Seeds are life. Learn How To Grow Yours | Local News

LAURA GARBER Homestead Organics

Have you ever thought about where your garden seeds come from? Most of the seed packets come from companies that are giant corporations, located far from here. The seeds are probably grown under drastically different conditions than our growing season in Montana.

Many big seed companies try to monopolize the seed industry by reducing or restricting the variety of seeds available, patenting seeds or traits, treating seeds with toxic fungicides and herbicides, selling seeds hybrids and generally blocking our seed resources. We also know that industrial agriculture, which relies on this unfair and unhealthy seed system, is one of the main causes of greenhouse gas emissions as well as toxic chemicals. And it is also one of the main causes of social disparity.

Luckily, many of the things we eat and can grow in our Montana gardens are also things we can grow seeds for too! By growing our own seeds and purchasing seeds grown in Montana, we can secure this vital resource. By growing plants for seed in our gardens, we adapt seeds and plants to our climate, manage the varieties we love most, and take control of our seeds and food back from the corporate powers that don’t have our interest in mind.

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Seeds are the key to life, they are the place of origin of all the plants we eat. The seeds are our link to our great-grandmothers, who kept the seed lines strong and available. Seeds are our connection to the wisdom of generations past. As seed saviors, we also connect with future generations. Seeds are the key to life, they are the place of origin of all the plants we eat. We must not forget to take care of our seeds or allow big corporations to treat our seeds like commodities. Seeds are our living history, our connection to the past and the future, and are the source of resilience on earth. We can and we must save the seeds!

You don’t have to cultivate acres of crops or drive a big tractor or even sell food at a farmers market to be a seed steward. When we collect and save seeds, we become part of the way forward, part of the future.

Here are some basics to get you started on your seed saving journey.

Basic plant reproduction:

Types of plants we save garden seeds from:

*Annuals produce seeds in one year ex. Lettuce, beans, peas, dill, coriander, calendula, radish, sunflower, tomatoes

*Biennials produce seed in the second year e.g. Carrots, beets, onions, cabbage

*Auto pollinator (Selfers), closed flower ex. Peas, beans, tomatoes

*Pollination by wind e.g. Beets, corn (smooth and light pollen)

*Pollinated insects e.g. Cabbage family, carrots (sticky or barbed pollen)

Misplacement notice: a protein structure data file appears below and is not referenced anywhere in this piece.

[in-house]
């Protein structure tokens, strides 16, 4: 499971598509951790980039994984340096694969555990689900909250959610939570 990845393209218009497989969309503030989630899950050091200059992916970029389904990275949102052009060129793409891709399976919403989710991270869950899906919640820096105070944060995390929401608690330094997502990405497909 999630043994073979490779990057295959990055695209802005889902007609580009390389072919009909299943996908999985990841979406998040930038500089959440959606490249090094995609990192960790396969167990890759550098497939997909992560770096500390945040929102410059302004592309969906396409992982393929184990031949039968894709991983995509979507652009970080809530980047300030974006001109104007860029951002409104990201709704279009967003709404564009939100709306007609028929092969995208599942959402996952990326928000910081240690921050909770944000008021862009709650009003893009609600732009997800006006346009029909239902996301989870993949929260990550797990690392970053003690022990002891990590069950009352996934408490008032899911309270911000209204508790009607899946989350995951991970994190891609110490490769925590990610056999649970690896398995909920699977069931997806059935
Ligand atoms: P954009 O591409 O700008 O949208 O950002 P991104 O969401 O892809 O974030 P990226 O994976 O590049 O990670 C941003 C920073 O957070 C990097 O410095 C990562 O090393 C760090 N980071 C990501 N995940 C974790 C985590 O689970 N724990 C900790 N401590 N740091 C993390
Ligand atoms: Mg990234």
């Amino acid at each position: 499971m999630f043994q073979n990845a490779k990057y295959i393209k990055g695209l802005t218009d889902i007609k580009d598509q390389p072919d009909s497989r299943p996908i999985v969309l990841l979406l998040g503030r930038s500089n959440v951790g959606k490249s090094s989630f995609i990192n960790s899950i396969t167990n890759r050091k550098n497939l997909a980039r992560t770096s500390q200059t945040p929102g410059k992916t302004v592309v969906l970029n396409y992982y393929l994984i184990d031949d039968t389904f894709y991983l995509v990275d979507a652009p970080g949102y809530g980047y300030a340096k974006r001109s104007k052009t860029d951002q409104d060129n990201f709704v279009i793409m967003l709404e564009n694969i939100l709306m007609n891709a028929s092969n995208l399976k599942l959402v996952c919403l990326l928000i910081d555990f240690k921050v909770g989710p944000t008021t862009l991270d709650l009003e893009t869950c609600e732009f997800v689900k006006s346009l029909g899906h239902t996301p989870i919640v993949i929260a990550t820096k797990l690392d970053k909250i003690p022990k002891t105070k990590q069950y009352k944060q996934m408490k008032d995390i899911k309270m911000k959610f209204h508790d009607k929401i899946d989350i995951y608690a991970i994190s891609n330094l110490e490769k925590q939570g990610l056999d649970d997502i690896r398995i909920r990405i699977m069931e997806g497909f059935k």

Dioecious VS Monoecious in flowering:

*Dioecious plants such as spinach: each individual plant is either female or male

* Monoecious plants – most garden plants: each individual plant has both male and female reproductive parts

*Squashes have monoecious flowers: each flower is either male (staminate) or female (pistillate)

Easy plants to start saving seeds now:

Broccoli, lettuce, beans, peas, tomatoes, calendula, dill, coriander, radish

* Grow several of the plants whose seeds you want to save

* Blush/eliminate anyone who doesn’t look well or gets sick

* Harvest seed heads in fall, protect mature plants from fall rainfall

* Broccoli – start as early as possible, sow or transplant outdoors in late April through early June. Harvest the main cola and enjoy, then let the side shoots bloom.

*Lettuce – seed or transplant outdoors from late April to early July

* Peas – sow outdoors until the end of July, harvest the very first peas to eat

* Beans – sow outdoors until the end of June, harvest the very first beans to eat, protect them from frost at the end of the season

* Tomatoes – collect the inner juice of a delicious tomato and save the seed

* Calendula – sow outdoors until mid-June, collect seed heads

* Dill – sow outdoors until mid-June, collect seed heads

* Cilantro – sow outdoors until mid-June, cut once to eat, then let grow to seed

* Radish – sow outdoors until mid-June, thin to a Shaka between each radish and let grow to seed

Plan now for next year! * Sow carrots and beets in late June, store them over winter and replant them in the spring and let them grow to seed! *Sow cabbage or kale in mid-August / transplant in late September, protect over winter and let it grow to seed in spring!

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